Interannual Variability of Summertime Convective Cloudiness and Precipitation in the Central Andes Derived from ISCCP-B3 Data

Mathias Vuille Climate System Research Center, Department of Geosciences, University of Massachusetts, Amherst, Amherst, Massachusetts

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Frank Keimig Climate System Research Center, Department of Geosciences, University of Massachusetts, Amherst, Amherst, Massachusetts

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Abstract

The interannual variability of austral summer [December–January–February–March (DJFM)] convective activity and precipitation in the central Andes (15°–30°S) is investigated between 1983 and 1999 based on in situ rain gauge measurements, International Satellite Cloud Climatology Project (ISCCP) reduced radiance satellite data (the B3 dataset), and National Centers for Environmental Prediction–National Center for Atmospheric Research (NCEP–NCAR) reanalysis data.

Twice-daily ISCCP-B3 calibrated infrared data, corrected for limb-darkening effects and representing equivalent blackbody temperatures Tb emitted by clouds are used to derive seasonal composites of fractional cold cloud coverage F*. Comparison of in situ rain gauge measurements with F* show a good correlation when a temperature threshold Tb = 240 K is used to derive F*. A rotated empirical orthogonal function (REOF) applied to the seasonal estimates of F* yielded three spatially separated modes of convective activity in the south, northwest, and northeast of the central Andes.

Results indicate that precipitation variability in the central Andes shows less spatial coherence than previously thought, with many years showing an antiphasing of wet/dry conditions between the northern and southern part of the study area. Regression analyses confirm the crucial role of both intensity and location of upper-air circulation anomalies with easterly wind anomalies favoring wet conditions, and westerly winds producing dry conditions. Two different forcing mechanisms are identified as main causes of upper-air zonal wind anomalies in the northern and southern part of the central Andes, respectively. Easterly wind anomalies during wet summers in the northern part are in geostrophic balance with reduced meridional baroclinicity due to low-latitude (mid-latitude) cooling (warming), consistent with earlier studies. Farther to the south, easterly wind anomalies during wet summers are the result of an upper-air anticyclonic anomaly centered over southeastern South America, leading to a relaxation of the upper-air westerly winds and episodic easterly transport of humid air toward the subtropical Andes. This pattern is similar to one of the leading modes of intraseasonal variability, related to extratropical Rossby wave dispersion and modulation of the position of the Bolivian high.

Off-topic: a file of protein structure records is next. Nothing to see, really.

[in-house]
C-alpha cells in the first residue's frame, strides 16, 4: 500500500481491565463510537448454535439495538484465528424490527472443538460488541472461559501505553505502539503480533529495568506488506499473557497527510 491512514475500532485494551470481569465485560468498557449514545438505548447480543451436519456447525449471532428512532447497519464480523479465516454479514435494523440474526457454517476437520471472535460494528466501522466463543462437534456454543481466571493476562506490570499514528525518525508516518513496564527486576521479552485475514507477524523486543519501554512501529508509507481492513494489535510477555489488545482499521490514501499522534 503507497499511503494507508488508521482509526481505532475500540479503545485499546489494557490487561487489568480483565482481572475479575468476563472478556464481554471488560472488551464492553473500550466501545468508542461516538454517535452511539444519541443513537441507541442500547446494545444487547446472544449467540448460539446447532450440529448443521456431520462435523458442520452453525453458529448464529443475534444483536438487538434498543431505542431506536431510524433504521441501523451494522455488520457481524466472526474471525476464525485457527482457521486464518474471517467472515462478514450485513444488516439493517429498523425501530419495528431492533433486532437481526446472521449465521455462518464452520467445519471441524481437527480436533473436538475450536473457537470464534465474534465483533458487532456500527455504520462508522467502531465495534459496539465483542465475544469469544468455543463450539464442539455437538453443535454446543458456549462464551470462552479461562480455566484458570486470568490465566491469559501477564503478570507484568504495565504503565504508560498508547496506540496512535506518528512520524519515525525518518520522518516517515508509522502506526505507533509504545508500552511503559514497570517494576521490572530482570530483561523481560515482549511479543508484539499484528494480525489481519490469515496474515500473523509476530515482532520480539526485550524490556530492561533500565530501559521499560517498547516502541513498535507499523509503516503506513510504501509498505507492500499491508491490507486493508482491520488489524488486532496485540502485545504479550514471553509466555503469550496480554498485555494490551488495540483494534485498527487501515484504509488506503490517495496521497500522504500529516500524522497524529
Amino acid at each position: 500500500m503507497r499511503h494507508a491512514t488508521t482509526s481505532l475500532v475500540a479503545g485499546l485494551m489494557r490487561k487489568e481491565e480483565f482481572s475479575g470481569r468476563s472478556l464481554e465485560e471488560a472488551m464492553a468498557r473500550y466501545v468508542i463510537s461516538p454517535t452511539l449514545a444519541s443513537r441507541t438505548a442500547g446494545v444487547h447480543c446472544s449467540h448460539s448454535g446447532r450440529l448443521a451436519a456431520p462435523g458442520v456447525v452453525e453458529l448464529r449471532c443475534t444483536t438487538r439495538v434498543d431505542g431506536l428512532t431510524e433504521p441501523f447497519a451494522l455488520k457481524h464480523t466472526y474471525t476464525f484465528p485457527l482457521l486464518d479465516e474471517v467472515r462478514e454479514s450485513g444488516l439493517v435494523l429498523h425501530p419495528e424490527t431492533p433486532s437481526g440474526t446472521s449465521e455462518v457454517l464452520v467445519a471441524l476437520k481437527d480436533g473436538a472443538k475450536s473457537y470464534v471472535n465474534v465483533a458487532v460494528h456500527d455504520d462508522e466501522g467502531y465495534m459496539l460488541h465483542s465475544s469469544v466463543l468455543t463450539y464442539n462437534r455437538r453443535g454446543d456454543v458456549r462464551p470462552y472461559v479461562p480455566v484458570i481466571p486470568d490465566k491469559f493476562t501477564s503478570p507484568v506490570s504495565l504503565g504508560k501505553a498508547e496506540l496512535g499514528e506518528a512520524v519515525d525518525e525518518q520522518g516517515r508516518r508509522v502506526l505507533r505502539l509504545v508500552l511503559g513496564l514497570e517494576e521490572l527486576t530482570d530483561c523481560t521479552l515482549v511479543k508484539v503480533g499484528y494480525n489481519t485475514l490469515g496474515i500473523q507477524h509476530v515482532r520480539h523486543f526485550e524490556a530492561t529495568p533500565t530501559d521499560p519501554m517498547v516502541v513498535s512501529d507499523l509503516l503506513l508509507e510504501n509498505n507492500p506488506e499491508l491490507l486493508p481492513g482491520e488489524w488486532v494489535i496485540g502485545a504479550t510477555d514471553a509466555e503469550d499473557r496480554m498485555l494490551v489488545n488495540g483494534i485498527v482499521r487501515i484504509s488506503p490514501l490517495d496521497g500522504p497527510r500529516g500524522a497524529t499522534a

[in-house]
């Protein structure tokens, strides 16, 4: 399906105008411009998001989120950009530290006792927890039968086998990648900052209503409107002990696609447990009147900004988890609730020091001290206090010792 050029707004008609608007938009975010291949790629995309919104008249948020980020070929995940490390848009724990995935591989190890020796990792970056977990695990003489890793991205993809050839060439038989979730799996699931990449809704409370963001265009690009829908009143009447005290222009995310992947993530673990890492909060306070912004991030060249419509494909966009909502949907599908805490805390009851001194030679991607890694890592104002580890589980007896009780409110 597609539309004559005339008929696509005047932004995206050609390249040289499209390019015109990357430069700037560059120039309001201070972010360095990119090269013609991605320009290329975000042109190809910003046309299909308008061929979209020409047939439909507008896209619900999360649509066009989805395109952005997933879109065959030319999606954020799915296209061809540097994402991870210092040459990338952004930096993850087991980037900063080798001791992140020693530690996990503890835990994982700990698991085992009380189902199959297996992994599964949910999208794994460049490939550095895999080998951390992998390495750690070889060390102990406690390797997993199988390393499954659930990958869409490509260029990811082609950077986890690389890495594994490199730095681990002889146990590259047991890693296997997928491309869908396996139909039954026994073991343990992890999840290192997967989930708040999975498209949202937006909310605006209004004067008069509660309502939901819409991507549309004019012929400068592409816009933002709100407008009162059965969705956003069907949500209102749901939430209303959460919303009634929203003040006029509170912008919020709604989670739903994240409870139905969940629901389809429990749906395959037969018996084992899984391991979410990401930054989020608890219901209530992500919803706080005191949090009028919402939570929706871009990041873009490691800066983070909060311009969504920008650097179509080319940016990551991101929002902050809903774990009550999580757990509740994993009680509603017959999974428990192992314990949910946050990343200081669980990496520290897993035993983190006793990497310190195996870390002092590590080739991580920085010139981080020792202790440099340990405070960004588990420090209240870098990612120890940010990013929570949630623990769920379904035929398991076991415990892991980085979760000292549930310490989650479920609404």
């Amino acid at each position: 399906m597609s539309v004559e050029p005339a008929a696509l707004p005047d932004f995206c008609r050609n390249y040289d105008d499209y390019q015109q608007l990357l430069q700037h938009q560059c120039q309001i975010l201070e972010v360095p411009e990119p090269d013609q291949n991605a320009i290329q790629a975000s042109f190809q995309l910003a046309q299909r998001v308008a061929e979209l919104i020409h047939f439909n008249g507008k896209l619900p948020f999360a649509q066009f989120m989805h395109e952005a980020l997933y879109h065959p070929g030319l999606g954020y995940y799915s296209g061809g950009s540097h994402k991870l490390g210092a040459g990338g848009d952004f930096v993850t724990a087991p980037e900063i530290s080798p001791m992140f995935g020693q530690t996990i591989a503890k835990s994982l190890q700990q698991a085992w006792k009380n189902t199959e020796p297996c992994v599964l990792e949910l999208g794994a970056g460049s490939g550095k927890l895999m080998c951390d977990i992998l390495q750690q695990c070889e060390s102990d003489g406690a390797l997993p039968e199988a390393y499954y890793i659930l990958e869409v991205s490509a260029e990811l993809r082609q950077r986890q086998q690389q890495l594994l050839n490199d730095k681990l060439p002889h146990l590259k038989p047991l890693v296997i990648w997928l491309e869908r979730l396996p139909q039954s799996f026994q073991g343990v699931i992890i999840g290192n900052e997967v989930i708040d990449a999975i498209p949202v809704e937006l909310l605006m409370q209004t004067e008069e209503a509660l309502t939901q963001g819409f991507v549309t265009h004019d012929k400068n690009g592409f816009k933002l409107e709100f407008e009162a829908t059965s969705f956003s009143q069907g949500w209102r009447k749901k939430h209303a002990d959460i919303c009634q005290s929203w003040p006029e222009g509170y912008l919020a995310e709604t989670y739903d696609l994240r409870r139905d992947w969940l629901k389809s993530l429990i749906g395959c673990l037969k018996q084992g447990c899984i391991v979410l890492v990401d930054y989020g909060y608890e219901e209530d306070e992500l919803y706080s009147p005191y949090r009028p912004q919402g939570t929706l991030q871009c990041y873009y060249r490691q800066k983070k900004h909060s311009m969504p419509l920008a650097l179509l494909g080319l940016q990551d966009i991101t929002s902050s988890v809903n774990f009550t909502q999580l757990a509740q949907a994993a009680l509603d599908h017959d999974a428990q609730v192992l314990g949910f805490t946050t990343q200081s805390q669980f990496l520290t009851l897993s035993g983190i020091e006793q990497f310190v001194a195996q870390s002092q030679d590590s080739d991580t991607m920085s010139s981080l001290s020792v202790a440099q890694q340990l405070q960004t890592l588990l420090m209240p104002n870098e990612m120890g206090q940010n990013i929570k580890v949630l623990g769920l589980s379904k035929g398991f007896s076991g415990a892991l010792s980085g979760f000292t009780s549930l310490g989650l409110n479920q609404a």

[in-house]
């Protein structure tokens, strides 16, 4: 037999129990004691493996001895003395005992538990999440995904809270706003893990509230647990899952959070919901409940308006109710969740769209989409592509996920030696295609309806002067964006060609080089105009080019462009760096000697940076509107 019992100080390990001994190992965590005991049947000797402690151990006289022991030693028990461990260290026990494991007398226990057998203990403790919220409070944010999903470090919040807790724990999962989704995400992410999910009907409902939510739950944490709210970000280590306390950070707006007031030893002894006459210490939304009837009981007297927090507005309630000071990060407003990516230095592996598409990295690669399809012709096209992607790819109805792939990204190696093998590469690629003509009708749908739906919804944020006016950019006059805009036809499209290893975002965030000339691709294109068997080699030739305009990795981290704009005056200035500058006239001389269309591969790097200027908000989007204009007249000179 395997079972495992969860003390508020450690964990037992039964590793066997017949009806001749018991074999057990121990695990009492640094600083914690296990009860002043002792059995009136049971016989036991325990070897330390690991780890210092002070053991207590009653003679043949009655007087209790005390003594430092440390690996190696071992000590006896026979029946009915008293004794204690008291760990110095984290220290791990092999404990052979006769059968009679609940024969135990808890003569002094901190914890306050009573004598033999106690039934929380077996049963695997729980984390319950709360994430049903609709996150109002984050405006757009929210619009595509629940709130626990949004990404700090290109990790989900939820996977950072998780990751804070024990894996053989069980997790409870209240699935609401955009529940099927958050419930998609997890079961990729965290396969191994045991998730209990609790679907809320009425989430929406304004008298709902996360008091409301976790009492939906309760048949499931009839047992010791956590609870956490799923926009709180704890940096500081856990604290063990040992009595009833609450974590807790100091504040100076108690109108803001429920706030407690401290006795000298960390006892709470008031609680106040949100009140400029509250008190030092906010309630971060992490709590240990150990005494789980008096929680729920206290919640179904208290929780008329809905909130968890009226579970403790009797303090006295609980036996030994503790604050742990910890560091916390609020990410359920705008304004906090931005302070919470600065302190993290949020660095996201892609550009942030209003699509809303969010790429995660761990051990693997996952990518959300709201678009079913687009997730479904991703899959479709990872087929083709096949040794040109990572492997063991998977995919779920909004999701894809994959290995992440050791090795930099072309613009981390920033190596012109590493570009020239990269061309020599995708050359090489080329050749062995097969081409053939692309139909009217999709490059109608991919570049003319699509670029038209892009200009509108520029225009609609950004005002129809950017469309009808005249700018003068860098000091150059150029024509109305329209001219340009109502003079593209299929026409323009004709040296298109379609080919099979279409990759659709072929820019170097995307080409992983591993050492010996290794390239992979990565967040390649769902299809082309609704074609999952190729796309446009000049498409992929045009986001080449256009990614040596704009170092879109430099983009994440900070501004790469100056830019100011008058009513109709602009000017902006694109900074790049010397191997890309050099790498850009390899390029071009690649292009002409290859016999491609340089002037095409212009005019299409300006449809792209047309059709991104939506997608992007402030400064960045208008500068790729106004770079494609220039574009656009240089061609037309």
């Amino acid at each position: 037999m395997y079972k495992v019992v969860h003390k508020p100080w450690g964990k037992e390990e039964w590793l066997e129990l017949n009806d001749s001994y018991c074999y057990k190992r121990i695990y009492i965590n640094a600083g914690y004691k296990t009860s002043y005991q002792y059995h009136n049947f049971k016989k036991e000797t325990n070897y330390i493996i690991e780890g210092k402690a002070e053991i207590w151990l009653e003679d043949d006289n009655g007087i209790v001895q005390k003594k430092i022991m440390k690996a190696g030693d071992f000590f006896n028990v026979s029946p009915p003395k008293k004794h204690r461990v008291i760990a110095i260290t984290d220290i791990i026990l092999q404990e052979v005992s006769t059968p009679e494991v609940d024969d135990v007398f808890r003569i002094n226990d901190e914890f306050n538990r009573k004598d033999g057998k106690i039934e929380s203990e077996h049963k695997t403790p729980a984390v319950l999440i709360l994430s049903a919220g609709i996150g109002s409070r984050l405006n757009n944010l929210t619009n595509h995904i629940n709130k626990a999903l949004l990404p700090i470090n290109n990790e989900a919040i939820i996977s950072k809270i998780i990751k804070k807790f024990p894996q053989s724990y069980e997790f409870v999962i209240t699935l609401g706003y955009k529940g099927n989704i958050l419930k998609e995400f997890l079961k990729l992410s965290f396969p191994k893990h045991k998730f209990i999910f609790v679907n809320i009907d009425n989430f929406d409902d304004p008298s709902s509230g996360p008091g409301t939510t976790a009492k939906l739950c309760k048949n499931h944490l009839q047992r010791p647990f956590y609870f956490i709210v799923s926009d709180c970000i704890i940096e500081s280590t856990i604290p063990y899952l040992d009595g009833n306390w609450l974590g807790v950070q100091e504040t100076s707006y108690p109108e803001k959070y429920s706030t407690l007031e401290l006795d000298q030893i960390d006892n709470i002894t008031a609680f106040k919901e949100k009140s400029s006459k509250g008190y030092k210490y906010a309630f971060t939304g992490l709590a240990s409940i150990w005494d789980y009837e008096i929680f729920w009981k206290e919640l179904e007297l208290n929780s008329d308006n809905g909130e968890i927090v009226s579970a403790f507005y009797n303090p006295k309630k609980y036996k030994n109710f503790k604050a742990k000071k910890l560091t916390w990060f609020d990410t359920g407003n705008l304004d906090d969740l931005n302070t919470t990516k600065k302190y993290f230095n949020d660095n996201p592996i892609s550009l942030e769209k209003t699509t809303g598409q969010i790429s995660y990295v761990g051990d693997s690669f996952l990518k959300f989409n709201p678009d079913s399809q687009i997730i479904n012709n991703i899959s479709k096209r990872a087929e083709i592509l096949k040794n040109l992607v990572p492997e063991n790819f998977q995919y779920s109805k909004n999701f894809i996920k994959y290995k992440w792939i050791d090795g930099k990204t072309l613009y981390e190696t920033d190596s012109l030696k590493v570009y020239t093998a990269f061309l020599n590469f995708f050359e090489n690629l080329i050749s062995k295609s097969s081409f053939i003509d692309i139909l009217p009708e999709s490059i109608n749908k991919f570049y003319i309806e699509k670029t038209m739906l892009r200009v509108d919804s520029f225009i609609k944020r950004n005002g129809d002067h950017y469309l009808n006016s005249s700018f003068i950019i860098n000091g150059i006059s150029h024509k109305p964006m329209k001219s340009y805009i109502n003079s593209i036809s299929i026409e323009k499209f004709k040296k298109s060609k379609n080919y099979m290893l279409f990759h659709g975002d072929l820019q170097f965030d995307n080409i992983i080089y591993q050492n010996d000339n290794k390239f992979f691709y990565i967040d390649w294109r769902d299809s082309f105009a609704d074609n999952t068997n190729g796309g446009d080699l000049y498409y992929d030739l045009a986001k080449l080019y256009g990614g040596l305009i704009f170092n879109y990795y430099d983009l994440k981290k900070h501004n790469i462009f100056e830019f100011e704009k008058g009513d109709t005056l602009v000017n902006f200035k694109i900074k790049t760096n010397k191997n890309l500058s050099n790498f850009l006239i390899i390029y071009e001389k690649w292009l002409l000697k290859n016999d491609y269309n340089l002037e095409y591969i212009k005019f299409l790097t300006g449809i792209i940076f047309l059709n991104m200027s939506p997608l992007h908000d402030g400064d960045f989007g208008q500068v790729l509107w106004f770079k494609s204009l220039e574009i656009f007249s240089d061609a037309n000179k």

Correlation analysis of F* with near-surface specific humidity reveals that humidity variations in the lowlands to the east are not relevant on interannual time scales for the more humid northern part of the Altiplano. In the southern Altiplano, however, there is a significant correlation between convective activity and precipitation at high elevation and the low-level humidity content to the southeast of the Andes.